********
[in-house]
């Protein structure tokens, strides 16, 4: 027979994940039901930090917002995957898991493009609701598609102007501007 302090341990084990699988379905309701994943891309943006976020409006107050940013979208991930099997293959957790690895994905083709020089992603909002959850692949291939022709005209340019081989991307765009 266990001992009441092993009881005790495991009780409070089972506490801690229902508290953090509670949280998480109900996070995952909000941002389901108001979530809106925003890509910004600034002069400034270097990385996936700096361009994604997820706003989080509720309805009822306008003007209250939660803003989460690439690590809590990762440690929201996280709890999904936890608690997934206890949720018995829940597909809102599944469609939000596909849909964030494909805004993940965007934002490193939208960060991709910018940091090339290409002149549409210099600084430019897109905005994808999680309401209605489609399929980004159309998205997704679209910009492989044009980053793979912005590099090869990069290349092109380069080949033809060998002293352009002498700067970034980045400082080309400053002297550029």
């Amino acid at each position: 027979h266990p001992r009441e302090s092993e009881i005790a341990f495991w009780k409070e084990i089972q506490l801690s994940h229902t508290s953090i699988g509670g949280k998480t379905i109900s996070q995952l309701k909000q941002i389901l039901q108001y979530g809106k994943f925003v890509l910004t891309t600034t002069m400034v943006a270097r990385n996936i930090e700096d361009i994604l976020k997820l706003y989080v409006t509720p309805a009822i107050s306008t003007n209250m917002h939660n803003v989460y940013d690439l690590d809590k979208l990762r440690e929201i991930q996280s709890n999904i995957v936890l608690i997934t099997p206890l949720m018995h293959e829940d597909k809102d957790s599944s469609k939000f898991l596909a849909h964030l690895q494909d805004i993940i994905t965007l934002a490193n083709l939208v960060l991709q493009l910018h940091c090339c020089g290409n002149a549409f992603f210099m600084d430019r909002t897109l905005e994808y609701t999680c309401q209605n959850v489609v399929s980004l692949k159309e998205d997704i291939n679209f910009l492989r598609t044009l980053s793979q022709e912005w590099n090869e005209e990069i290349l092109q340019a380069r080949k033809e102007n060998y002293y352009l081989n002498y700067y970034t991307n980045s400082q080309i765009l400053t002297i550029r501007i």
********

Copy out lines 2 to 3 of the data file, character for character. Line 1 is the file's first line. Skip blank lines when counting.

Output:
């Protein structure tokens, strides 16, 4: 027979994940039901930090917002995957898991493009609701598609102007501007 302090341990084990699988379905309701994943891309943006976020409006107050940013979208991930099997293959957790690895994905083709020089992603909002959850692949291939022709005209340019081989991307765009 266990001992009441092993009881005790495991009780409070089972506490801690229902508290953090509670949280998480109900996070995952909000941002389901108001979530809106925003890509910004600034002069400034270097990385996936700096361009994604997820706003989080509720309805009822306008003007209250939660803003989460690439690590809590990762440690929201996280709890999904936890608690997934206890949720018995829940597909809102599944469609939000596909849909964030494909805004993940965007934002490193939208960060991709910018940091090339290409002149549409210099600084430019897109905005994808999680309401209605489609399929980004159309998205997704679209910009492989044009980053793979912005590099090869990069290349092109380069080949033809060998002293352009002498700067970034980045400082080309400053002297550029």
């Amino acid at each position: 027979h266990p001992r009441e302090s092993e009881i005790a341990f495991w009780k409070e084990i089972q506490l801690s994940h229902t508290s953090i699988g509670g949280k998480t379905i109900s996070q995952l309701k909000q941002i389901l039901q108001y979530g809106k994943f925003v890509l910004t891309t600034t002069m400034v943006a270097r990385n996936i930090e700096d361009i994604l976020k997820l706003y989080v409006t509720p309805a009822i107050s306008t003007n209250m917002h939660n803003v989460y940013d690439l690590d809590k979208l990762r440690e929201i991930q996280s709890n999904i995957v936890l608690i997934t099997p206890l949720m018995h293959e829940d597909k809102d957790s599944s469609k939000f898991l596909a849909h964030l690895q494909d805004i993940i994905t965007l934002a490193n083709l939208v960060l991709q493009l910018h940091c090339c020089g290409n002149a549409f992603f210099m600084d430019r909002t897109l905005e994808y609701t999680c309401q209605n959850v489609v399929s980004l692949k159309e998205d997704i291939n679209f910009l492989r598609t044009l980053s793979q022709e912005w590099n090869e005209e990069i290349l092109q340019a380069r080949k033809e102007n060998y002293y352009l081989n002498y700067y970034t991307n980045s400082q080309i765009l400053t002297i550029r501007i």